“We are not trying to protect our turfs,” he said.
Rowe and his fellow staff members — Art Taylor, Bob Loy, David Garrett, Walter Bennett and Tom Harper — are intent on keeping the association’s churches focused on a two-pronged mission that seeks to plant new churches while fostering the health of established congregations. They lead ministries that serve both area residents, visitors from around the world and residents of Haiti.
Jacksonville Port Ministries has cared for seafarers and port workers 35 years, providing centers where workers relax among trained volunteers. The two centers, on Blount Island and Talleyrand dock, offer a home away from home to residents of more than 100 nations. It is a God-ordained “ministry delivery system,” according to Rowe. Thirty-eight volunteer chaplains also visit workers aboard ships at the ports.
In 1998, the Jacksonville Baptist Association instituted an orphanage, school and church on 10 acres near Cabaret, Haiti, 35 miles north of Port au Prince. Hundreds of mission volunteers from Jacksonville churches have traveled there for construction and to serve the 200 children housed there. On-site directors, Rusty and Cheryl Merritt from Hillcrest Baptist Church in Jacksonville, oversee the work of a staff of 35, including childcare workers, cooks and security guards.
Locally, the association sponsors the work of volunteer missionaries who live in area apartment communities and minister to their fellow residents. They offer children’s activities, Bible studies, birthday parties and welcome baskets for new residents.
Recently, an associational task force took on the burgeoning crime problem in Jacksonville. Its objective was to “determine what churches and individuals can do to help” reduce the violence. The 10-member task force proposed cooperation between local churches and public schools. Several churches, including Deermeadows Baptist, First Baptist in Orange Park and the Church at Chets Creek, have adopted schools both in their suburban neighborhoods and in urban areas where violence is more prevalent. Church members now serve as mentors for students.
“I think the church has an obligation to its community. We bring another dimension of help,” Rowe said. “We have the power of the Gospel, not only verbally, but also in ministry.”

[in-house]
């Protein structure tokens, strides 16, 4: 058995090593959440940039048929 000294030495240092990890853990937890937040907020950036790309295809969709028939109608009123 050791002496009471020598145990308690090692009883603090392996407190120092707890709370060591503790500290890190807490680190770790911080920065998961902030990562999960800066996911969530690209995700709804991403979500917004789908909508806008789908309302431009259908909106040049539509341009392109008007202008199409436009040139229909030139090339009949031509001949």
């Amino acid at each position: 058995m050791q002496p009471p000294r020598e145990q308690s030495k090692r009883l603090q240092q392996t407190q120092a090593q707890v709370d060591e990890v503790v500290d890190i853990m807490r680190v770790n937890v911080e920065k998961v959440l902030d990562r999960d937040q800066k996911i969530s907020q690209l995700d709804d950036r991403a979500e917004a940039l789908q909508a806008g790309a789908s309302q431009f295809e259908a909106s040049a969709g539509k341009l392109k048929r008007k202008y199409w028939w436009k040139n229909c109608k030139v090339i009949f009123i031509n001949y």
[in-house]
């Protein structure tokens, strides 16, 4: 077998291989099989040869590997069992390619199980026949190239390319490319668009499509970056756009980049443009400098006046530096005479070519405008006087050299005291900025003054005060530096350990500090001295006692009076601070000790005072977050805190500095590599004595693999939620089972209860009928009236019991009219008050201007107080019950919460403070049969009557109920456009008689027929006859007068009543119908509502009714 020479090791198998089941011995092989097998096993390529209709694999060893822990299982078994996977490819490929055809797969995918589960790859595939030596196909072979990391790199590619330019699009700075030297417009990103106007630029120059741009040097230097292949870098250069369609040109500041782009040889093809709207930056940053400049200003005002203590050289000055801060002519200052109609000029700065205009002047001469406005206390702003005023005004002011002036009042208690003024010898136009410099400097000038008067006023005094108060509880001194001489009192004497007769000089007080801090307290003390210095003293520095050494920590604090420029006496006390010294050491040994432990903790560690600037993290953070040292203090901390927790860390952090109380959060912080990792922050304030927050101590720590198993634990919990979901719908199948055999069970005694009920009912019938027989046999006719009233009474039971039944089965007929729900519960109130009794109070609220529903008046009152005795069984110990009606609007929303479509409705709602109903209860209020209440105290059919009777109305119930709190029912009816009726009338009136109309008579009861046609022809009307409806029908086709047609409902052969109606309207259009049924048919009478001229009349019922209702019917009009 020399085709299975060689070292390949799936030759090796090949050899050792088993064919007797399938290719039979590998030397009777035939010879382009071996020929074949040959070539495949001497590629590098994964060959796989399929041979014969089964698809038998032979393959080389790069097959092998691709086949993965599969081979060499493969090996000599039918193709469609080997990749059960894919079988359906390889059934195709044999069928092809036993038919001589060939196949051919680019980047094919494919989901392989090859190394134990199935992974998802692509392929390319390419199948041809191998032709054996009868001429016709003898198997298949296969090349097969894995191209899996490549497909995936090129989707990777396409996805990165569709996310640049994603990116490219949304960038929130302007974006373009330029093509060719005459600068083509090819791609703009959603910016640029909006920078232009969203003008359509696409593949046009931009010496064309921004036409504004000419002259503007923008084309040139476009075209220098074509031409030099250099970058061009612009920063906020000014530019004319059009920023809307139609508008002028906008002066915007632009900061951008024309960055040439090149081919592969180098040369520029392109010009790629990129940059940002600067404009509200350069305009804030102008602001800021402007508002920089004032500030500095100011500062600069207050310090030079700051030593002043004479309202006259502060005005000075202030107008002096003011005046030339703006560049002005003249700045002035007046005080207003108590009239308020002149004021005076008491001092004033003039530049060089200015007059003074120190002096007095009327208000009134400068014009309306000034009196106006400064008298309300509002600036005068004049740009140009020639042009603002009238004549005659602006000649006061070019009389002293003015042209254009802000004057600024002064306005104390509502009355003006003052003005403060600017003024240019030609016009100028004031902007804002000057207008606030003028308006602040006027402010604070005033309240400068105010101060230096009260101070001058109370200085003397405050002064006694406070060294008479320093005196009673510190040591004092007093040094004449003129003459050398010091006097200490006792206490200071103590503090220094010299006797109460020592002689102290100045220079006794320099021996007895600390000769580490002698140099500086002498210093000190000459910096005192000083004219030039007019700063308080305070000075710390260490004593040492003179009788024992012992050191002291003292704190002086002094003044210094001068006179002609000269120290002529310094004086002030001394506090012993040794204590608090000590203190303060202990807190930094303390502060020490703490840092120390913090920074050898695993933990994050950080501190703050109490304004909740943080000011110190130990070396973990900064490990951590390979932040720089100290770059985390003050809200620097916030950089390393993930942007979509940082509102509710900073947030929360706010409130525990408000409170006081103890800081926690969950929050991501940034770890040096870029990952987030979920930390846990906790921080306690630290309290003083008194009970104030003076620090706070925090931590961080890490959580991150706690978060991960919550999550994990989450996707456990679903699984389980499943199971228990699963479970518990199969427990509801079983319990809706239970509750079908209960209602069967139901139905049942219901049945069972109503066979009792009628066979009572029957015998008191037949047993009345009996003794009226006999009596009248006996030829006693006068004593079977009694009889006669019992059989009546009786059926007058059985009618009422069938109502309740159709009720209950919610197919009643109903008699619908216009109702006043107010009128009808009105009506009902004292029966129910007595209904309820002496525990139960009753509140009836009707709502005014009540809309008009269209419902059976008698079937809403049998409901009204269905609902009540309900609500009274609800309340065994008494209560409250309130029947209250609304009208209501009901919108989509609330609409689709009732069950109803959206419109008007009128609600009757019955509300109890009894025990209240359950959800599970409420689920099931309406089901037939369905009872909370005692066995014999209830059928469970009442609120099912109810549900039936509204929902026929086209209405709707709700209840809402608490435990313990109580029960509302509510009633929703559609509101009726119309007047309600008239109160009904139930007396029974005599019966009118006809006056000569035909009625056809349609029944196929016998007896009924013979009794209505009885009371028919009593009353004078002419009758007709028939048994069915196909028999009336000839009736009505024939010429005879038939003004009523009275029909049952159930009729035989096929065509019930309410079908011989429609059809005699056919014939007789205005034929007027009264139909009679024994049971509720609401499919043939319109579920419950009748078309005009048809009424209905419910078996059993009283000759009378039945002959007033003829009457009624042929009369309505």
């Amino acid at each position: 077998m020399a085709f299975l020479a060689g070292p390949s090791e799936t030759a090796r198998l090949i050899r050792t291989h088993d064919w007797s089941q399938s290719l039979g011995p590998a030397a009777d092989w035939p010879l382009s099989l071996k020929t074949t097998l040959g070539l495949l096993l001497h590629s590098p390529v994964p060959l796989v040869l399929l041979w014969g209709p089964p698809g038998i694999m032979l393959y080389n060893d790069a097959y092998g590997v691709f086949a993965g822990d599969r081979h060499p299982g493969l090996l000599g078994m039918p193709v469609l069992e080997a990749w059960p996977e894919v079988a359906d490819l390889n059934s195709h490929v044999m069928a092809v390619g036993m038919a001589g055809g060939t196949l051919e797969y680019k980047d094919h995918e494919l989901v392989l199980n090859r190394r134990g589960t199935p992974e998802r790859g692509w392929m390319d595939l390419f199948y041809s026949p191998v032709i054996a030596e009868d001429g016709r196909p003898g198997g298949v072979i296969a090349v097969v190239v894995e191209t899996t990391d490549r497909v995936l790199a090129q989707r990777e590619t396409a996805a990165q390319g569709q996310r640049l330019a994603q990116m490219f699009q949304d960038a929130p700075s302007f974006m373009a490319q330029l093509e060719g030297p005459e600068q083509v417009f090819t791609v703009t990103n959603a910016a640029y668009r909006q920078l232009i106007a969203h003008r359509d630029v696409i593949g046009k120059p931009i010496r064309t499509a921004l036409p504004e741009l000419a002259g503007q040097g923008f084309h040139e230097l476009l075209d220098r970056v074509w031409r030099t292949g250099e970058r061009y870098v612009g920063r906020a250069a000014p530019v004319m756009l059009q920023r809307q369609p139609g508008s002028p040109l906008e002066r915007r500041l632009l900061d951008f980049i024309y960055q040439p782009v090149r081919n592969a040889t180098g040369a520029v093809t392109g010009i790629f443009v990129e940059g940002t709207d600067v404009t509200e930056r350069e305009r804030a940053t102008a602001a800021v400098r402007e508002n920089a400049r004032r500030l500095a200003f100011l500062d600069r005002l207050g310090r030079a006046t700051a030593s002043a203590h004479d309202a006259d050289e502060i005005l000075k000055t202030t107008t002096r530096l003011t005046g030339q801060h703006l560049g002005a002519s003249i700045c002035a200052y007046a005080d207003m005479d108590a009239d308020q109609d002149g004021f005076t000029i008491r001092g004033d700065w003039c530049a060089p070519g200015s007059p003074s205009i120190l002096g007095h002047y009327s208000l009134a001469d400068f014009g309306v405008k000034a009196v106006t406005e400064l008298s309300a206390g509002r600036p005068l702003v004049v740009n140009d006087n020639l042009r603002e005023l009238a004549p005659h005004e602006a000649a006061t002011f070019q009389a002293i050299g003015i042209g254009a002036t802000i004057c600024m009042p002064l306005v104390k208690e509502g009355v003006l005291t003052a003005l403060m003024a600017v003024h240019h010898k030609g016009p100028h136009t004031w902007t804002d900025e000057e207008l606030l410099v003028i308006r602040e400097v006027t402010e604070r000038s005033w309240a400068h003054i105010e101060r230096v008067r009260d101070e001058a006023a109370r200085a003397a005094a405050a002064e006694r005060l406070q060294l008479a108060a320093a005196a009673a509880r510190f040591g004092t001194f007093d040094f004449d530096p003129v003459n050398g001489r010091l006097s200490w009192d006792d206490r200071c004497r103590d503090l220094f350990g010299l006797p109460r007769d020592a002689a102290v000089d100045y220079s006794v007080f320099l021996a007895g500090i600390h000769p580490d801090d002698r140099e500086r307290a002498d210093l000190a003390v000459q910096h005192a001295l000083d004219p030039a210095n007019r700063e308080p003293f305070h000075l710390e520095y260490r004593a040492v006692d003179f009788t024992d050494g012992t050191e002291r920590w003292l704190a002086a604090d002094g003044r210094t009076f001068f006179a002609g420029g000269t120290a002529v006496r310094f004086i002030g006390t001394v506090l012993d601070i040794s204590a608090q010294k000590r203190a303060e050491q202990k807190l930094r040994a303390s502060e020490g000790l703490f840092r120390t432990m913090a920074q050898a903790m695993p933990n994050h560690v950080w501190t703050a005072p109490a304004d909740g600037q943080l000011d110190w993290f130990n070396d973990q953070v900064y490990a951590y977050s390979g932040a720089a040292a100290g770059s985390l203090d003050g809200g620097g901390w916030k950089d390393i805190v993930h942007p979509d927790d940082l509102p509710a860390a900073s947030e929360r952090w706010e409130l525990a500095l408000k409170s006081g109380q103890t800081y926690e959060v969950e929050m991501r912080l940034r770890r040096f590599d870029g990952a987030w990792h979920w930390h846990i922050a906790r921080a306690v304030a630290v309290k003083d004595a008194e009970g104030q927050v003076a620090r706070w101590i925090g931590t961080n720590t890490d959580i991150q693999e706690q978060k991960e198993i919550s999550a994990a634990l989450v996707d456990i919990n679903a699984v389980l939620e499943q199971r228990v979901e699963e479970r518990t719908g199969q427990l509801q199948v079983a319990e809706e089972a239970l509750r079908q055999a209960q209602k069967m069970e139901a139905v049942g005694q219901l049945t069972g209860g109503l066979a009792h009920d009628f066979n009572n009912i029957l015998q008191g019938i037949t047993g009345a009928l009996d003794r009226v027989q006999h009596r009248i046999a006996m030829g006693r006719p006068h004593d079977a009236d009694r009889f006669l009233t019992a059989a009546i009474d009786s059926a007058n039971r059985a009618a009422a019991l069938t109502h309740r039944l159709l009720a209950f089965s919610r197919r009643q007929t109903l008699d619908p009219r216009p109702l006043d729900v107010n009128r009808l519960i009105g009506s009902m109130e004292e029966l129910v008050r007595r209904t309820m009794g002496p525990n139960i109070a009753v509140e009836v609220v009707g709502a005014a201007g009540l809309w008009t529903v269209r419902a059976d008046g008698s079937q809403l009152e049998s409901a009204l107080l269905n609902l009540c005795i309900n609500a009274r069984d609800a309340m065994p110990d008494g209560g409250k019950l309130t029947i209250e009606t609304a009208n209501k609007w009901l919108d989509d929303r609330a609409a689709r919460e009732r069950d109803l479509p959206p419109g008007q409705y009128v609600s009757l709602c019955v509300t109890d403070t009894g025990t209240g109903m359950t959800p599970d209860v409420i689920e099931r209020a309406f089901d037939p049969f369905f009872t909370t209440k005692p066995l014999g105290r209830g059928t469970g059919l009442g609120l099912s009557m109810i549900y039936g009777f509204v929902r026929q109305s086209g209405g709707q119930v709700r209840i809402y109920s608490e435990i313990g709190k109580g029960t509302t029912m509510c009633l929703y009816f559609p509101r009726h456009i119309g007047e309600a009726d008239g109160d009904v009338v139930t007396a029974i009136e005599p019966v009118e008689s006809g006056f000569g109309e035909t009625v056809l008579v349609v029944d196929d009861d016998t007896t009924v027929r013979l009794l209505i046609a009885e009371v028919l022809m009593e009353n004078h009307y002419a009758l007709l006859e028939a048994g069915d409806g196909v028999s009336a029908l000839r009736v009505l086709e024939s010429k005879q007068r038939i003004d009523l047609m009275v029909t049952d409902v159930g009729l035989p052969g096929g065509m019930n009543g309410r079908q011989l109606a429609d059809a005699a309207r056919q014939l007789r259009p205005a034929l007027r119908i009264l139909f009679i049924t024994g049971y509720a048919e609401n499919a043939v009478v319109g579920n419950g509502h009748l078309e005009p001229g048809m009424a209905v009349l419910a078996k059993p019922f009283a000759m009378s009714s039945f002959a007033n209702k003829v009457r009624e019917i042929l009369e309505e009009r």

NEW RIVER BAPTIST ASSOCIATION
New River Baptist Association Director of Missions Jerry Gesell believes personal contact is the secret to successful church work — from evangelism to enlisting volunteers for associational projects.
“You just can’t beat the human side of it,” Gesell said. “I believe that most of our work is done one on one.”
The 26 associational churches of rural north Florida cooperate to support local ministries that include a four-year-old African American church and a new Hispanic Bible study. The Hispanic work is in cooperation with Iglesia Evangelica Bautista Pastor Nilo Dominguez from Gainesville.
The association, an entity since 1882, also sponsors the Bible Institute of Panama by providing faculty and funding. The school’s two locations — at the Baptist seminary in Panama City, and in the city of Aguadulce — house classes for local pastors and church leaders who study toward a degree in the two-year program. The first graduating class received diplomas in July 2006, and the next graduation is in January. As the pastor/students study, mission teams from Northeast Florida association work on their church fields in evangelism and children’s ministry.
“This has changed our attitudes,” Gesell said. “The work is making people more mission-minded.”
Mission involvement among churches and individuals in the association begins with a desire to serve. Gesell then organizes mission trips and opportunities for them. The new Baptist Children’s Home location north of Gainesville is providing opportunities for area Baptists, as is a growing interest in disaster relief, spurred by the recent training event at Trinity Baptist Church in Keystone Heights.
“The volunteers come first, then we organize around what they are called to do,” he said.
Gesell hopes God will call volunteers in the Northeast Florida Baptist Association to a ministry with prisons and their employees, many of whom live in the Starke and Lawtey communities. He personally volunteers with the prisoners in the Lawtey faith-based prison.
“It is a ministry we need in our area, a formal ministry with a combined effort among the churches,” he said.